Help me to answer this question on Avg Annual Return (%) YTD

Member ✭✭✭✭
edited February 17

This calculation doesn't make sense to me, in the InvestingPortfolio/Performance report.

I have a stock that has done up this year so far - ROI % YTD in the report is shown as 13.76%, which seems correct as the the price has gone from roughly \$495 to \$563 so far this month. There have been no buys/sells/cap gains/dividends etc in the stock - only a change in price.

But - the same report shows "Avg Annual Return (%) YTD as 1791.78%.

That doesn't seem right to me - if I understand that calculation, it should be roughly the increase so far, times roughly 24 as we are halfway through the first month? So if the stock has gone up 13.76% in half a month, wouldn't the expected annual return be 13.76 x 24 (roughly) = 330%? Is that significant a difference (330% vs. 1791%) due to compounding?

I must misunderstand something. Thanks for clarifying this for me if you are able!

• Member ✭✭✭✭

Yes, it is compounded.

Roughly, take its value now, divided by what it was at the start of the year. Subtract 1. Divide by the number of days (16 as of today) time 100. That is the daily interest rate. Put that into a daily interest rate calculator with compounded interest calculated.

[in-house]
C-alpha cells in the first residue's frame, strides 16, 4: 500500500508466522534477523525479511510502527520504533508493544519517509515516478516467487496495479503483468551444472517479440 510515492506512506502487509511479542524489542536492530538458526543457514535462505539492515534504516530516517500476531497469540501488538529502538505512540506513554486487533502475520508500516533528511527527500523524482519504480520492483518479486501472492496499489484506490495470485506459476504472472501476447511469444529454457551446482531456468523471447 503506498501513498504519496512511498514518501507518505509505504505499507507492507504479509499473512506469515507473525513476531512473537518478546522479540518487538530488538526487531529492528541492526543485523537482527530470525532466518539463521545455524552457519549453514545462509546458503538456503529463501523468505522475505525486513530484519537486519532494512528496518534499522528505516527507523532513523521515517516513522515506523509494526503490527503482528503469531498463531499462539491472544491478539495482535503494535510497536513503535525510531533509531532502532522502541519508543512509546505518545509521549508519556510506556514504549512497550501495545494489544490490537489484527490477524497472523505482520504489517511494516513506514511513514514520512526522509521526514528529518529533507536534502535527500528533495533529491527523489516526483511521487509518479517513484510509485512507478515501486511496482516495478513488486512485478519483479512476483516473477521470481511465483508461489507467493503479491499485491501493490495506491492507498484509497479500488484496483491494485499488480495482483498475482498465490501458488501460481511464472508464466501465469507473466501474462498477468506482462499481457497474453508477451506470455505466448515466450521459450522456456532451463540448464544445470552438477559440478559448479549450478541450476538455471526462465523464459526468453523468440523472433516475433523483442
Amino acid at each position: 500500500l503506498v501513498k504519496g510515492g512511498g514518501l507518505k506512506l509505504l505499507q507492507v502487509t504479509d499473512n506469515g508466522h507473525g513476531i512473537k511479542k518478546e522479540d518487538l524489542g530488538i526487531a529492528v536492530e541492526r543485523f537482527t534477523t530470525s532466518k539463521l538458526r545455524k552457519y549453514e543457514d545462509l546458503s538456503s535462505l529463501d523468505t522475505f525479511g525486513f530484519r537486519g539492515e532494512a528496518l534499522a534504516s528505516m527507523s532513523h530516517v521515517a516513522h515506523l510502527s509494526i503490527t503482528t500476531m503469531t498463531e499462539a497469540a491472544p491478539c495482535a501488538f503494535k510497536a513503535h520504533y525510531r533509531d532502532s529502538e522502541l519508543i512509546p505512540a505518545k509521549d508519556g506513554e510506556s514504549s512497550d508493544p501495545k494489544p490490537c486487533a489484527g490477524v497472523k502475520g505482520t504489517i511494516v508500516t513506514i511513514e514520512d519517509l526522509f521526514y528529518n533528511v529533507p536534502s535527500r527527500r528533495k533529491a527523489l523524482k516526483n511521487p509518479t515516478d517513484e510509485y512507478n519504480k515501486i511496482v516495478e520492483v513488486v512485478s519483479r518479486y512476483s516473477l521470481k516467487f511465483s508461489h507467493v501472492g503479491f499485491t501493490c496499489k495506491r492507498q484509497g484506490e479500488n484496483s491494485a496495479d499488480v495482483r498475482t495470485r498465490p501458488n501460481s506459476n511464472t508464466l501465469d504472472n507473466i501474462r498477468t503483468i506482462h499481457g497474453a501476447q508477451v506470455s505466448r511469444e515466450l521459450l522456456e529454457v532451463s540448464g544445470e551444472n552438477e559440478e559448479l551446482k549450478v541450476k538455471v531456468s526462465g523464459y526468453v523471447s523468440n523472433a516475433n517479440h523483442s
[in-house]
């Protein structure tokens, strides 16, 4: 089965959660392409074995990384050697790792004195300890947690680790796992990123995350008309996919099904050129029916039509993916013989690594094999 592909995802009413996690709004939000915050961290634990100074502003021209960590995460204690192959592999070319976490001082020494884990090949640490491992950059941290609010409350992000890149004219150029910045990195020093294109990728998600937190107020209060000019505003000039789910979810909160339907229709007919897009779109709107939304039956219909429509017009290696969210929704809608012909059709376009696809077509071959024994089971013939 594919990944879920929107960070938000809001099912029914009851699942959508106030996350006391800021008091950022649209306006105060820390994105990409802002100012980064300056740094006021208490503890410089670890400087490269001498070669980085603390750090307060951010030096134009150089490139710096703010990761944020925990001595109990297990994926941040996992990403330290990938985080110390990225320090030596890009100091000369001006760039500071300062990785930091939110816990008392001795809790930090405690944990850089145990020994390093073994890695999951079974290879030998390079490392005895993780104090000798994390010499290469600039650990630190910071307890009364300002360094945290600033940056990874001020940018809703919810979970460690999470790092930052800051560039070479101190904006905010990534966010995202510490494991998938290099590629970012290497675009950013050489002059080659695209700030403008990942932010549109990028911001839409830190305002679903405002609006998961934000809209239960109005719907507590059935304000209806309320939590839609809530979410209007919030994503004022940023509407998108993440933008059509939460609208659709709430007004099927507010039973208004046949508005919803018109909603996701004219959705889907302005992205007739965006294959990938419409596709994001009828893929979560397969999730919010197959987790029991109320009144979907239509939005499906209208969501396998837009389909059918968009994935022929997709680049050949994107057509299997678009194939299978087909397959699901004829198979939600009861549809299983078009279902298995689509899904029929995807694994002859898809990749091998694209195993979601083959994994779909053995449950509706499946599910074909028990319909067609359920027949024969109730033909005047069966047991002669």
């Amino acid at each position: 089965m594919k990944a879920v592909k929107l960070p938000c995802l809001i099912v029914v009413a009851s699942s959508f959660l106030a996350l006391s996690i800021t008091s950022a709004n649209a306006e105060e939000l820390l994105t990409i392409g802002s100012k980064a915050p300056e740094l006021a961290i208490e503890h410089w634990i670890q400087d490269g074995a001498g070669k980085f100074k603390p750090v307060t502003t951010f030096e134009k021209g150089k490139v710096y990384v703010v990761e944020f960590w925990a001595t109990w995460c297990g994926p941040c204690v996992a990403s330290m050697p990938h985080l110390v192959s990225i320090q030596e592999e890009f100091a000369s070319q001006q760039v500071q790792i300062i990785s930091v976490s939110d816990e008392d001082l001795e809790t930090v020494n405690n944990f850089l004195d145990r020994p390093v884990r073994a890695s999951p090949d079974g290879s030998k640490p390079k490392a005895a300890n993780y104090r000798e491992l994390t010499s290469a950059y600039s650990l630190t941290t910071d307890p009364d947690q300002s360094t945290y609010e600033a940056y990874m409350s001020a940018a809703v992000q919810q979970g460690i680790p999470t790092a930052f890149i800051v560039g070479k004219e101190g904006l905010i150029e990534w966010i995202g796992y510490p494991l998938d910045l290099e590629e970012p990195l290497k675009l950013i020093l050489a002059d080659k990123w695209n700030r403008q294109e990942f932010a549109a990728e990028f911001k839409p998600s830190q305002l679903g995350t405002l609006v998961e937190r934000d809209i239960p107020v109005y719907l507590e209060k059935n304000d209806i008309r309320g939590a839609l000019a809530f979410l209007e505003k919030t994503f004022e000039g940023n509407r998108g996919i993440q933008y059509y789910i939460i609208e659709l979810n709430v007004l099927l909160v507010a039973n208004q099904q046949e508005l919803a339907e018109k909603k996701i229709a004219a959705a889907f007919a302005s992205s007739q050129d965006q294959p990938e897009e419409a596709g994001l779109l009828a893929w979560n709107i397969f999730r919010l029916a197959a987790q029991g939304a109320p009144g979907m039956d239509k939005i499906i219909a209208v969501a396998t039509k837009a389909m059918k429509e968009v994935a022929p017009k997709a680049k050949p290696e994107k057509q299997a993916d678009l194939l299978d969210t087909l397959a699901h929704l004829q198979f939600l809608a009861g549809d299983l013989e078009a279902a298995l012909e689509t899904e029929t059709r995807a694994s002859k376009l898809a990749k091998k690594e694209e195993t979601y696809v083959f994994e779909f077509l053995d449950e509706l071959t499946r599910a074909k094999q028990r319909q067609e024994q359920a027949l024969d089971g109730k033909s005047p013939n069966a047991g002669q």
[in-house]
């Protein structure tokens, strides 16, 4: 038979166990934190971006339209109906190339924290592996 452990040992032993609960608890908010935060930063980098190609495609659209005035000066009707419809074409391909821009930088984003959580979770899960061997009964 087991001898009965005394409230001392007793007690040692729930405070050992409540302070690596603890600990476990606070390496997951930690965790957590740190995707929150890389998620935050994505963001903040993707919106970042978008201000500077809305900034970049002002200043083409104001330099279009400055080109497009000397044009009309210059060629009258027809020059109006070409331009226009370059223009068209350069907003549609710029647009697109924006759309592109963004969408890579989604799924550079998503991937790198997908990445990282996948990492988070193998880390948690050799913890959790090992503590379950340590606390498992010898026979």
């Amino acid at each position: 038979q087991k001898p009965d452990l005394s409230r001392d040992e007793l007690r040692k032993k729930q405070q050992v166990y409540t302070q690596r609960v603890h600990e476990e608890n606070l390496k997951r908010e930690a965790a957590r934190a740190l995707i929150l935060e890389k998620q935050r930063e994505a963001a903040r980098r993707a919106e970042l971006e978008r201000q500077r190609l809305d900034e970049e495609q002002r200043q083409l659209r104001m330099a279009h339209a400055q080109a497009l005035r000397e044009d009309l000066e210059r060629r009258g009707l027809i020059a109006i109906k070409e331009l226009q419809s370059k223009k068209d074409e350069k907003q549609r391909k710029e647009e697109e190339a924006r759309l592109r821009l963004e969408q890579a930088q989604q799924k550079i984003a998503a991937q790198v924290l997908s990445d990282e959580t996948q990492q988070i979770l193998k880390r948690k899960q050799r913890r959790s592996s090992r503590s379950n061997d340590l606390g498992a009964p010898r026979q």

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• Member ✭✭✭✭

Yes, it is compounded.

Roughly, take its value now, divided by what it was at the start of the year. Subtract 1. Divide by the number of days (16 as of today) time 100. That is the daily interest rate. Put that into a daily interest rate calculator with compounded interest calculated.

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• Member ✭✭✭✭

Ah that works. Thank you for explaining that!

• SuperUser ✭✭✭✭✭

The high numbers you are seeing are annualized, i.e. they assume the YTD performance will continue at the same compounded rate for the rest of the year.

You can make the YTD Average Annual Return more reasonable by setting the date range for the report to Yearly and Current year. This will show the gain or loss assuming that the value does not change for the rest of the year. That is as good a guess as any for volatile securities like stocks or stock mutual funds, but not for money market funds or 401(k) stable value funds.

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